Along with quantitative easing (QE), unconventional monetary tools are meant to stimulate economic activity, growth, and a moderate level of inflation.
  2. Investing Basics

    Contingent Convertible Bonds: Bumpy Ride Ahead

    European banks' CoCos are in crisis. What investors who hold these high-reward but high-risk bonds should know.
  3. Economics

    How Negative Interest Rates Work

    Policymakers in Europe go for the unconventional: negative interest. What could happen?
  4. Stock Analysis

    The Top 10 Small-Cap Stocks for 2016 (ATI, ARCB)

    Discover the top 10 small-cap stocks expected to grow in 2016, complete with summaries and growth outlooks for each company and its expected price target.
  5. Investing

    How to Ballast a Portfolio with Bonds

    If January and early February performance is any guide, there’s a new normal in financial markets today: Heightened volatility.
  6. Investing

    Don't Freak Out Over Black Swans; Be Prepared

    Could 2016 be a big year for black swans? Who knows? Here's what black swans are, how they can devastate the unprepared, and how the prepared can emerge unscathed.
  7. Fundamental Analysis

    3 Times the FOMC Got It Right This Century

    Learn about three times that the Federal Open Market Committee (FOMC) and the Federal Reserve took positive steps to help the economy in the 21st century.
  8. Fundamental Analysis

    Quantitative Easing Report Card in 2016

    Find out why quantitative easing has not worked, despite the best efforts of the Federal Reserve, and how it has fueled the national debt problem.
  9. Products and Investments

    The One Thing Your Portfolio Must Always Have

    Portfolio diversification is essential in any situation, but especially so as the market finally returns to fundamentals.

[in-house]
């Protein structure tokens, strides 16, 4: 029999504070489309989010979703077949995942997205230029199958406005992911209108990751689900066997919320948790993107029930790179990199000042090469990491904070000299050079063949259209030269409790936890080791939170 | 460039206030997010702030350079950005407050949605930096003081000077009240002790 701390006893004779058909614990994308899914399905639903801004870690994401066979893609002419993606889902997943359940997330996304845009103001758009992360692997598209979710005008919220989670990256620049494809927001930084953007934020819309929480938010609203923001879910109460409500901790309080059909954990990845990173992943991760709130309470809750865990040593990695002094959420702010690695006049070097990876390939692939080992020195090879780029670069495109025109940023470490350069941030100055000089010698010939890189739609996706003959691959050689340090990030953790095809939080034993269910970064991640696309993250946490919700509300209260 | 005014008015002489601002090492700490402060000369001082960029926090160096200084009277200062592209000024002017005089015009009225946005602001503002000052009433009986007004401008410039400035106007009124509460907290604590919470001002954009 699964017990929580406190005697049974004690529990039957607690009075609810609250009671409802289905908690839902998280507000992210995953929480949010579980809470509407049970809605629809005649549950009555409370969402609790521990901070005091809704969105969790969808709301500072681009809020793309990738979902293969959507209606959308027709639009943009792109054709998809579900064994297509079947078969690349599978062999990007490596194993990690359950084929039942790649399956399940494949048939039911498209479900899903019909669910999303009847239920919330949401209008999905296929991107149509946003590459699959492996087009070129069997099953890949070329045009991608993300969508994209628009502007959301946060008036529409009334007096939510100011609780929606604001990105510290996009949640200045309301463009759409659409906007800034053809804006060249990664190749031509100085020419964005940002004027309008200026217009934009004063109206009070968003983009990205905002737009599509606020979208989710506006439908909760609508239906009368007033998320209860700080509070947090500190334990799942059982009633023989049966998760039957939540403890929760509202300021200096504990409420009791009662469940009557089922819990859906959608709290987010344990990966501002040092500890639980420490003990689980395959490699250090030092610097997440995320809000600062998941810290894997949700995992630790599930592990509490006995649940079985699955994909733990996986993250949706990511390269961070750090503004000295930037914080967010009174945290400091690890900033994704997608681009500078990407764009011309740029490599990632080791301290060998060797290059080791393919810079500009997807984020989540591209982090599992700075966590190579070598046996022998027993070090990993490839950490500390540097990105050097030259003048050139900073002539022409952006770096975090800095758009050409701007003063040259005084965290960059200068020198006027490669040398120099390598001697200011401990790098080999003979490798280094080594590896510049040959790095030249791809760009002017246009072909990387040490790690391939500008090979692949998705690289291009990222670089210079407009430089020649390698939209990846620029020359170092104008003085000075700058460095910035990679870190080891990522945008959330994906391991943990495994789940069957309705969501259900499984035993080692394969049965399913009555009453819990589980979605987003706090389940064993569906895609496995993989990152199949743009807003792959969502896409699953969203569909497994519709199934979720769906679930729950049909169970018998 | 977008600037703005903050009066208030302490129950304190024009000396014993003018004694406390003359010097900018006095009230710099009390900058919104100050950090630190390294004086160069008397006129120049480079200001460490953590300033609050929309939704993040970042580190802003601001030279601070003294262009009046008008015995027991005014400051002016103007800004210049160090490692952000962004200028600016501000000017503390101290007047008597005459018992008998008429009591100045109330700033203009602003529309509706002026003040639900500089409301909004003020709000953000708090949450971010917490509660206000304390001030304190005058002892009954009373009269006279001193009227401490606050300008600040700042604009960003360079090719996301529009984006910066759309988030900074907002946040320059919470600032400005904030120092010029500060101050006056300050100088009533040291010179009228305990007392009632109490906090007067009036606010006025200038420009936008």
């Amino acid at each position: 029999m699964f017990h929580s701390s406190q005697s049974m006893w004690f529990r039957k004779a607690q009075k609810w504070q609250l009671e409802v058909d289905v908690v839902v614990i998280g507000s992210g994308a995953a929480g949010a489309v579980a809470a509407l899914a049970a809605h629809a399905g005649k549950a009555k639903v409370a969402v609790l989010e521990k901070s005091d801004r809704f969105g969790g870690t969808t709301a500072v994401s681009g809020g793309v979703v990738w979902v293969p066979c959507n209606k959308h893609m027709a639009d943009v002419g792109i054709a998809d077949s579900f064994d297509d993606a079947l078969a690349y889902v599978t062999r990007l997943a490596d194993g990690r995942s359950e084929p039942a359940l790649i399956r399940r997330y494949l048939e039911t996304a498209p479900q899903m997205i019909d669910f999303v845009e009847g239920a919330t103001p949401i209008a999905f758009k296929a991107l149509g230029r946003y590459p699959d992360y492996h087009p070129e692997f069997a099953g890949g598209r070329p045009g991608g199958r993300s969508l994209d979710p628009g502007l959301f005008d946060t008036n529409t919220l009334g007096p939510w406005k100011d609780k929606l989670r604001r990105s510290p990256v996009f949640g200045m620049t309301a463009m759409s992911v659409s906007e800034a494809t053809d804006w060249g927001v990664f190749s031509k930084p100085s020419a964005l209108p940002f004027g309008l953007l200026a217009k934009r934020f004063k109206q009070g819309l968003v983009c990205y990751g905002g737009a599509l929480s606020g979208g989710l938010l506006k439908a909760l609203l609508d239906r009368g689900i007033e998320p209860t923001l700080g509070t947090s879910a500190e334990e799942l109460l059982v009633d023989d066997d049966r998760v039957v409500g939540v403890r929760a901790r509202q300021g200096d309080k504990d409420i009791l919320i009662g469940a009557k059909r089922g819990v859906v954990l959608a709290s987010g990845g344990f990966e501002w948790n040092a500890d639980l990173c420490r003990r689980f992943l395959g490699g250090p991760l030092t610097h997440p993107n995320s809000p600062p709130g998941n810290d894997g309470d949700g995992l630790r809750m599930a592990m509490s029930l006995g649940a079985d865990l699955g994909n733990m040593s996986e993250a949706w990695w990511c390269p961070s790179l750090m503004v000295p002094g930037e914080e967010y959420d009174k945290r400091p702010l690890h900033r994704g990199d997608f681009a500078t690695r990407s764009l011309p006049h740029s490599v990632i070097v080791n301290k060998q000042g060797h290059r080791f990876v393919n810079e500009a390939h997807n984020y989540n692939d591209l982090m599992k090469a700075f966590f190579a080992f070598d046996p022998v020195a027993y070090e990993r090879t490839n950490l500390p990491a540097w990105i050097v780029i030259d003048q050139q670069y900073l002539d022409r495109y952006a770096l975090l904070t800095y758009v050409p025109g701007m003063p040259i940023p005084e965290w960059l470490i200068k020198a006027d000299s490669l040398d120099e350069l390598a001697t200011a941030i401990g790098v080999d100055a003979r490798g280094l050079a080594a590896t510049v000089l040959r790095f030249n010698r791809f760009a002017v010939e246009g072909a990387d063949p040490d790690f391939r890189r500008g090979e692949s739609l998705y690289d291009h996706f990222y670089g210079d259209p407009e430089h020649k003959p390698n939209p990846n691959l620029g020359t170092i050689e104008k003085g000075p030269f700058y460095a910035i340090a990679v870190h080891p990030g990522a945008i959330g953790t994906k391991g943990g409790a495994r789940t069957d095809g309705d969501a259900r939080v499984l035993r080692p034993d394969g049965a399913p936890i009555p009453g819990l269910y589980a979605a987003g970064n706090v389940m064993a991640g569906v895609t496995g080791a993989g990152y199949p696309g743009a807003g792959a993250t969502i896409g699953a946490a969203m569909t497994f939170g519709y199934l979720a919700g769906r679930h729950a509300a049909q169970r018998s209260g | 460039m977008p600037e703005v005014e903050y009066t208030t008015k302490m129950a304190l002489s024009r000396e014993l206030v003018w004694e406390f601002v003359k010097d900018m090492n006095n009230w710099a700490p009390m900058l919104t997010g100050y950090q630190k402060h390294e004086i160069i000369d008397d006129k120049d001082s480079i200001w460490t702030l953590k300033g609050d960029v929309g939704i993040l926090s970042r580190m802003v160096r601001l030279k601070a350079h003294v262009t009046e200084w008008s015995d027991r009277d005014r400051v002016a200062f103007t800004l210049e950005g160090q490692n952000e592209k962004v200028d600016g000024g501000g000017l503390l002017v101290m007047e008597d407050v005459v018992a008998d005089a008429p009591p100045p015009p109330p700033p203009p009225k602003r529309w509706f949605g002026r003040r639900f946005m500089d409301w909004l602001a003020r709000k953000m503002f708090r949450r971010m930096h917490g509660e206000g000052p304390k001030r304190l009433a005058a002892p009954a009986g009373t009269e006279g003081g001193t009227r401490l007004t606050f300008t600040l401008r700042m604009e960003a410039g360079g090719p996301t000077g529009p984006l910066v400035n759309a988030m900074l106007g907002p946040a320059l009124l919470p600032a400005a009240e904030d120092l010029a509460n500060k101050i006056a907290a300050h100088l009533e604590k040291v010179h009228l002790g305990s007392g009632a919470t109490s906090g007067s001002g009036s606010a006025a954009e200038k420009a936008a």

10. Markets

    Is It Time To Buy Emerging Markets? (EEM)

    The majority of emerging markets are dependent on natural resources, delaying a long-term recovery until commodity markets end historic downtrends.
RELATED FAQS
  1. What is a basis point (BPS)?

    A basis point is a unit of measure used in finance to describe the percentage change in the value or rate of a financial ... Read Full Answer >>
  2. Is China a developed country?

    Despite having the world's second-largest economy and third-largest military, China is still, as of 2015, not classified ... Read Full Answer >>
  3. Are secured personal loans better than unsecured loans?

    Secured loans are better for the borrower than unsecured loans because the loan terms are more agreeable. Often, the interest ... Read Full Answer >>
  4. Does the IRS charge interest on penalties?

    The Internal Revenue Service (IRS) charges interest on any overdue taxes owed, but it does not charge interest on penalties. ... Read Full Answer >>
  5. Do hedge funds invest in bonds?

    Hedge funds have the freedom to deploy their capital in virtually any manner. They can use leverage, invest in non-publicly ... Read Full Answer >>
  6. Do mutual funds pay dividends or interest?

    Depending on the type of investments included in the portfolio, mutual funds may pay dividends, interest, or both. Types ... Read Full Answer >>
Hot Definitions
  1. Harry Potter Stock Index

    A collection of stocks from companies related to the "Harry Potter" series franchise. Created by StockPickr, this index seeks ...
  2. Liquidation Margin

    Liquidation margin refers to the value of all of the equity positions in a margin account. If an investor or trader holds ...
  3. Black Swan

    An event or occurrence that deviates beyond what is normally expected of a situation and that would be extremely difficult ...
  4. Inverted Yield Curve

    An interest rate environment in which long-term debt instruments have a lower yield than short-term debt instruments of the ...
  5. Socially Responsible Investment - SRI

    An investment that is considered socially responsible because of the nature of the business the company conducts. Common ...
Trading Center